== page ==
A second referendum may not happen after all.
Despite accruing over 4 million signatures, a petition on the U.K. government and parliament website has failed to impress lawmakers. The petition, which called for a reconsideration of Brexit in the form of an additional EU referendum vote, has been rejected by the country’s government.
The petition had been started by a pro-Leave supporter prior to the Brexit vote and took on new life following the results and subsequent regret of British citizens. Its caveat of requiring a minimum 60 percent support with 75 percent voter turnout was noted by the Foreign Office, which put out a statement on Saturday explicitly stating that the country plans to continue its plan to leave:
The EU Referendum Act received Royal Assent in December 2015. The Act was scrutinised and debated in Parliament during its passage and agreed by both the House of Commons and the House of Lords. The Act set out the terms under which the referendum would take place, including provisions for setting the date, franchise and the question that would appear on the ballot paper. The Act did not set a threshold for the result or for minimum turnout…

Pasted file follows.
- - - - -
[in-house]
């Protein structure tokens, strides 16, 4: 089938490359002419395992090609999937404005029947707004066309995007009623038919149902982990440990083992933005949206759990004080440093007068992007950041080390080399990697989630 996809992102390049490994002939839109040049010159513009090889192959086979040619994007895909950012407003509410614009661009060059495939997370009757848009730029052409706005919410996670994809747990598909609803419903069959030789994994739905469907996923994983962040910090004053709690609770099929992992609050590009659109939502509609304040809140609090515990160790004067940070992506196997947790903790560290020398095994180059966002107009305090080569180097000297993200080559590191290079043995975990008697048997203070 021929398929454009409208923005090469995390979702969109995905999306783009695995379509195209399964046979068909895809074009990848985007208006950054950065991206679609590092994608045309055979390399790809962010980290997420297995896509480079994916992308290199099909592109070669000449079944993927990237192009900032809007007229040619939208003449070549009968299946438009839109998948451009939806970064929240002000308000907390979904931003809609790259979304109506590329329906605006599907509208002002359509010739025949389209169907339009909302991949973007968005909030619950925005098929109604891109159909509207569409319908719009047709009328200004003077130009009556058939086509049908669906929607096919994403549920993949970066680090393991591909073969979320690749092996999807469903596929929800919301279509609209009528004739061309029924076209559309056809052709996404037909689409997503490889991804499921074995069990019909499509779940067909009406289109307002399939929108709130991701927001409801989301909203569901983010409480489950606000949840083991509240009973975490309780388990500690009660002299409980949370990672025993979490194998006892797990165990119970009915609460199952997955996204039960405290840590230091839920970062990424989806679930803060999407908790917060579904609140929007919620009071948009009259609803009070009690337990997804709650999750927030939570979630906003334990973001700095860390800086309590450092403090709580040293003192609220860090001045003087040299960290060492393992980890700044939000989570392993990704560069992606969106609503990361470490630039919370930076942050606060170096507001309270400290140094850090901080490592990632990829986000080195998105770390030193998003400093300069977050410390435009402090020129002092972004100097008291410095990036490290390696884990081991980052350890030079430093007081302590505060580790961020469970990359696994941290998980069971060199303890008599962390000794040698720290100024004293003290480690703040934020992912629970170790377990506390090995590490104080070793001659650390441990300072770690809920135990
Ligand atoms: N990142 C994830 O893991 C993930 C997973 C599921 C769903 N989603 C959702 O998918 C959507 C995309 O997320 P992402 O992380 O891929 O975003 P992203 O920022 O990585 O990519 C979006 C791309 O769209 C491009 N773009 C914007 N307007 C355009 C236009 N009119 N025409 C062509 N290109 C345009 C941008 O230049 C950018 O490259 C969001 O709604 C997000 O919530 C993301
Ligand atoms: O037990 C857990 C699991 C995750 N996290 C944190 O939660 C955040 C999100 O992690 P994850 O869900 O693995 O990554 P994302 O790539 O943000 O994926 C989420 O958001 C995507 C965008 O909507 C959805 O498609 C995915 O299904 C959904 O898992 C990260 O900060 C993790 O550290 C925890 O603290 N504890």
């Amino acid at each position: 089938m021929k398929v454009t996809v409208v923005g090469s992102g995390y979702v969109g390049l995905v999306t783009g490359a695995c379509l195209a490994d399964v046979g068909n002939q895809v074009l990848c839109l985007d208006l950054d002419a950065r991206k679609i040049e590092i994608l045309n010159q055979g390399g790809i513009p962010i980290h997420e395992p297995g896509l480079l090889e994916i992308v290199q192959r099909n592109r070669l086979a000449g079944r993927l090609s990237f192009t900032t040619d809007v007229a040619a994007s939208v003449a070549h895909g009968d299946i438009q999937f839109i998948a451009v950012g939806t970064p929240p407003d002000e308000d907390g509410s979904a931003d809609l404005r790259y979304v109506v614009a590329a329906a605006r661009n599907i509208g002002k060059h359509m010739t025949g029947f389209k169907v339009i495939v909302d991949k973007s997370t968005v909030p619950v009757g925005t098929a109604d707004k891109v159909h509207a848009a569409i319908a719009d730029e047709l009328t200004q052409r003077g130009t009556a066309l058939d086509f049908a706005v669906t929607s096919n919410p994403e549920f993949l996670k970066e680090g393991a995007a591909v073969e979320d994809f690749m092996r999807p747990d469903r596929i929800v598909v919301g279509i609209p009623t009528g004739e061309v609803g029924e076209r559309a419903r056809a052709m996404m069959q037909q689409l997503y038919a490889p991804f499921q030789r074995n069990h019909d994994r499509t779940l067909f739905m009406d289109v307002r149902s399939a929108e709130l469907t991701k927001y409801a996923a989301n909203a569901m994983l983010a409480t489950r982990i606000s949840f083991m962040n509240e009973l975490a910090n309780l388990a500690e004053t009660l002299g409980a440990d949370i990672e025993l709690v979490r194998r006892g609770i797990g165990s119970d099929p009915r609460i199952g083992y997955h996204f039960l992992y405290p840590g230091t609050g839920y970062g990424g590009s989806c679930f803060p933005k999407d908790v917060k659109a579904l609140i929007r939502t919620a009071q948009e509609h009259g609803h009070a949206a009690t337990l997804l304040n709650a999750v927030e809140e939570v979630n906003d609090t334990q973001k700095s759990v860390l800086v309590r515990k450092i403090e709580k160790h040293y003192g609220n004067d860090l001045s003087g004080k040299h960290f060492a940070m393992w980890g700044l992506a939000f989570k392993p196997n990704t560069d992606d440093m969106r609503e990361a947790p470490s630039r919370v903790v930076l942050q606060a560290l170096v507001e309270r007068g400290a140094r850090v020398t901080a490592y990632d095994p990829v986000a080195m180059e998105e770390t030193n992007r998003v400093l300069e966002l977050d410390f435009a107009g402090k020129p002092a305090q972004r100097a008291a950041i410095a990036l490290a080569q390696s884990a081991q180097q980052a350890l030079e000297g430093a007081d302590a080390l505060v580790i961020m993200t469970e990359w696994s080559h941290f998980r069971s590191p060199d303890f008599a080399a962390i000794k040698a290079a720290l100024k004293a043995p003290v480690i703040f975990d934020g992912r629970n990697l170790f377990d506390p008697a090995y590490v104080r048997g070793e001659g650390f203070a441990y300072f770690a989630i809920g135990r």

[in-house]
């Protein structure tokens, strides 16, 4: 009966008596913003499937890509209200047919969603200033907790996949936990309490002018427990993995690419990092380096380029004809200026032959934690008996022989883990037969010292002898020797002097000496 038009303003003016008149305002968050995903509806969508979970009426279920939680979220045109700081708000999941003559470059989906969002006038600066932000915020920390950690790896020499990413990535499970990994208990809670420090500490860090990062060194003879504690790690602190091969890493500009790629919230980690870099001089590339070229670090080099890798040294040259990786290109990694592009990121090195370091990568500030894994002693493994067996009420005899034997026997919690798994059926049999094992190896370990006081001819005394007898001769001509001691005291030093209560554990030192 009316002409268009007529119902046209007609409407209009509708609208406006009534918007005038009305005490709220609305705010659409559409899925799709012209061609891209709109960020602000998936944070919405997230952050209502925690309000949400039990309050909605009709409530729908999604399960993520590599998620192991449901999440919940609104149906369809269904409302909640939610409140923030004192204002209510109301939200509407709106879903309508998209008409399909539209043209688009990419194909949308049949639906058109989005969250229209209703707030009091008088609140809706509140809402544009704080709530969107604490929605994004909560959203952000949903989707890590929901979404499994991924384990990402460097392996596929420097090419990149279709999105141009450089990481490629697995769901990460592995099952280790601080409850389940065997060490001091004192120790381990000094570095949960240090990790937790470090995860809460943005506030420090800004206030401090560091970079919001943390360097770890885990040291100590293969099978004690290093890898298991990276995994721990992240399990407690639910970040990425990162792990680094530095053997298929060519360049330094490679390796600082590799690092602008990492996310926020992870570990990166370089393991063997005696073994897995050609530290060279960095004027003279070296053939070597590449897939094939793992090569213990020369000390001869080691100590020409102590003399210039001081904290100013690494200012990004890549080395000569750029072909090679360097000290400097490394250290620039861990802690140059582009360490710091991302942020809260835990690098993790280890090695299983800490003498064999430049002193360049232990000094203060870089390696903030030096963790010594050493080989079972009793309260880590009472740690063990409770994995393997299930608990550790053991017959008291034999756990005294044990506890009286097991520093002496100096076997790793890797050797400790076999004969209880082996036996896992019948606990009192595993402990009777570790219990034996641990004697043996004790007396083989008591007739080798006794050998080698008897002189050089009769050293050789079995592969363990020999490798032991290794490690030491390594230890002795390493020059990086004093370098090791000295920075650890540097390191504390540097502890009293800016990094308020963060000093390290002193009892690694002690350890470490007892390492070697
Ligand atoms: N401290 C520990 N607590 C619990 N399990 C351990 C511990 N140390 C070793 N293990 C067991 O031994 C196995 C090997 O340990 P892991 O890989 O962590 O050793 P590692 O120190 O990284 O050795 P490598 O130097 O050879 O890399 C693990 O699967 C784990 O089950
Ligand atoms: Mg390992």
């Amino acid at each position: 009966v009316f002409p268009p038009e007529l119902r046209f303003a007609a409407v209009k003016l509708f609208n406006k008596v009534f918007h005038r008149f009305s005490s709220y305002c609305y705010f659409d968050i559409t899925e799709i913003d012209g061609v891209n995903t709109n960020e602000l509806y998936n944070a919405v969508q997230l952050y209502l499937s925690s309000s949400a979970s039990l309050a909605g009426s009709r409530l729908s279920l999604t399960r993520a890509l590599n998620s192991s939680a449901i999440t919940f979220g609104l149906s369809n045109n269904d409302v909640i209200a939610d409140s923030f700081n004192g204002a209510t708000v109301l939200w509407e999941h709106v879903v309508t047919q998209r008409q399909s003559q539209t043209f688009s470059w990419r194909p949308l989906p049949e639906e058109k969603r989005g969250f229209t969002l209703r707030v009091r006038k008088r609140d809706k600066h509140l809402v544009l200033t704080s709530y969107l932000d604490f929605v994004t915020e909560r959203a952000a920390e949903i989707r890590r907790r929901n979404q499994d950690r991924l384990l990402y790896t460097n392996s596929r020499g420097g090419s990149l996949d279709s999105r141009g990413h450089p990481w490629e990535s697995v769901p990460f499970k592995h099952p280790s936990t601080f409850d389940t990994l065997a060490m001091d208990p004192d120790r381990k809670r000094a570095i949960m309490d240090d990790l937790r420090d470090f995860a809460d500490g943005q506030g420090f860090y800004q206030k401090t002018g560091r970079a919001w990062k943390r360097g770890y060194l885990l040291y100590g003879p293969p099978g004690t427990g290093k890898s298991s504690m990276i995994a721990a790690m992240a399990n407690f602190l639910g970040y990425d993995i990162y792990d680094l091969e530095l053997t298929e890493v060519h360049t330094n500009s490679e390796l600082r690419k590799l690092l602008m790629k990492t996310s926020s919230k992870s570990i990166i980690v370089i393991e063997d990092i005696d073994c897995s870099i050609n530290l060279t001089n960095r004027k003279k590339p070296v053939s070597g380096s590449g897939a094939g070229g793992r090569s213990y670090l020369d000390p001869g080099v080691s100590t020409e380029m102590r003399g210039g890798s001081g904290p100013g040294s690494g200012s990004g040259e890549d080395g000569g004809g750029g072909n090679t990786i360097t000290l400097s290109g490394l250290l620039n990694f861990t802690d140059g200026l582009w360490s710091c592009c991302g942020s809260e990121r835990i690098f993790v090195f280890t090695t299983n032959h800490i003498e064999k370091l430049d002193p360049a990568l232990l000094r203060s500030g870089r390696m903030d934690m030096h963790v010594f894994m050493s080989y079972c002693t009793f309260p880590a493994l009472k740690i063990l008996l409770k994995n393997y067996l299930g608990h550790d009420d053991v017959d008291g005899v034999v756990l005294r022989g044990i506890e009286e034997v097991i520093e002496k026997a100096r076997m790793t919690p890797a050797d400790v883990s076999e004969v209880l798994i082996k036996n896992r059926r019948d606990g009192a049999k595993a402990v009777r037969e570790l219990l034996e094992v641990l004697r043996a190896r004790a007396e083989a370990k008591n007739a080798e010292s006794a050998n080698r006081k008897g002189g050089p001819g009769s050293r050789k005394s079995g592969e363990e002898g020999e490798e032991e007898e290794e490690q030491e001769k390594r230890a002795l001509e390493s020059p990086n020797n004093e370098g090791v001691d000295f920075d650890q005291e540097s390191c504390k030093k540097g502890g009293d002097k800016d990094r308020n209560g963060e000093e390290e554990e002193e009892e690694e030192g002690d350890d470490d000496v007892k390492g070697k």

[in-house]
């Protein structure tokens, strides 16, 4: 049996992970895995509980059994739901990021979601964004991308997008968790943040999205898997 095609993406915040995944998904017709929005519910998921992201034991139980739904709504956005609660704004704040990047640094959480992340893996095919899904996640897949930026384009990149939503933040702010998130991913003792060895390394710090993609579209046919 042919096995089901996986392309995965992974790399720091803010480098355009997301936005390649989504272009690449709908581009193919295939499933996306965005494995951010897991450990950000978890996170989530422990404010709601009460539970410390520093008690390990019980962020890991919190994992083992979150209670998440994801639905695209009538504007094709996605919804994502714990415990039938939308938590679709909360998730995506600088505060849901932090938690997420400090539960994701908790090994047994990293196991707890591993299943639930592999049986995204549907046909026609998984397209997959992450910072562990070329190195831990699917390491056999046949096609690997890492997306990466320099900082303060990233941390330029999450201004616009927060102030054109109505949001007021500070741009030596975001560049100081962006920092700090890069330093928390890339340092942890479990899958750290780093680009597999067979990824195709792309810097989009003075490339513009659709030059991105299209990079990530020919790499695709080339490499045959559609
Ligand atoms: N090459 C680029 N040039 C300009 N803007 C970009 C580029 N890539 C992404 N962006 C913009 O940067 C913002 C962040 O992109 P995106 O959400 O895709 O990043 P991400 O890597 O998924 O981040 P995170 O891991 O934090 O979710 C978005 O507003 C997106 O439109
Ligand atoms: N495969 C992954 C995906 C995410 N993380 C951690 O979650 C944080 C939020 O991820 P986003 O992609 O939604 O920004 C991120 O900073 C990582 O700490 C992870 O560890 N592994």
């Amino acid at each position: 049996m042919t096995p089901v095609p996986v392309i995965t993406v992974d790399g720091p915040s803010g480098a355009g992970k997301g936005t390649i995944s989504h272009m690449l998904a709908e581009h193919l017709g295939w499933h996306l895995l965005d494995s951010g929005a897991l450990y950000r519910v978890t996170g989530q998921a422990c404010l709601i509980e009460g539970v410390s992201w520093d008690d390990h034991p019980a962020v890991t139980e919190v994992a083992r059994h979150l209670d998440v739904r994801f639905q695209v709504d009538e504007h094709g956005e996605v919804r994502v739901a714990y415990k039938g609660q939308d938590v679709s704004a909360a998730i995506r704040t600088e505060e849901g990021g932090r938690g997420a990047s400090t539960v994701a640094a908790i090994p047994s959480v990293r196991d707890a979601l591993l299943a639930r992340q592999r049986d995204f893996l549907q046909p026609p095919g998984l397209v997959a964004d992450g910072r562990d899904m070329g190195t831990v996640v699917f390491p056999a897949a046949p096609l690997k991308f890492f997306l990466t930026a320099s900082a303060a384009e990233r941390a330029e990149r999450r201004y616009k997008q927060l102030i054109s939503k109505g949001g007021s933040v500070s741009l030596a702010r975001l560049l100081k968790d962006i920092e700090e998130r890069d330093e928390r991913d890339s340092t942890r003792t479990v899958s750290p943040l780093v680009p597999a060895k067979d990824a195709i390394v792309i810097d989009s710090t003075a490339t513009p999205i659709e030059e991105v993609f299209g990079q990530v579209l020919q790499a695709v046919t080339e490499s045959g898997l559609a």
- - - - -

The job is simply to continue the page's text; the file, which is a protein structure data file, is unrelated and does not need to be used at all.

The Prime Minister and Government have been clear that this was a once-in-a-generation vote and, as the Prime Minister has said, the decision must be respected. We must now prepare for the process to exit the EU and the Government is committed to ensuring the best possible outcome for the British people in the negotiations.
Though the U.K. government have chosen not to act on the petition, there may still be hope for those in the Remain camp. Many prominent politicians continue to back the country staying in the EU, while others point to legislation that the government must repeal before it can move forward. The 1972 European Communities Act could provide enough time and leverage for Remain advocates to mount another offense, or at least start their own petition.
Pure, uncut internet. Straight to your inbox.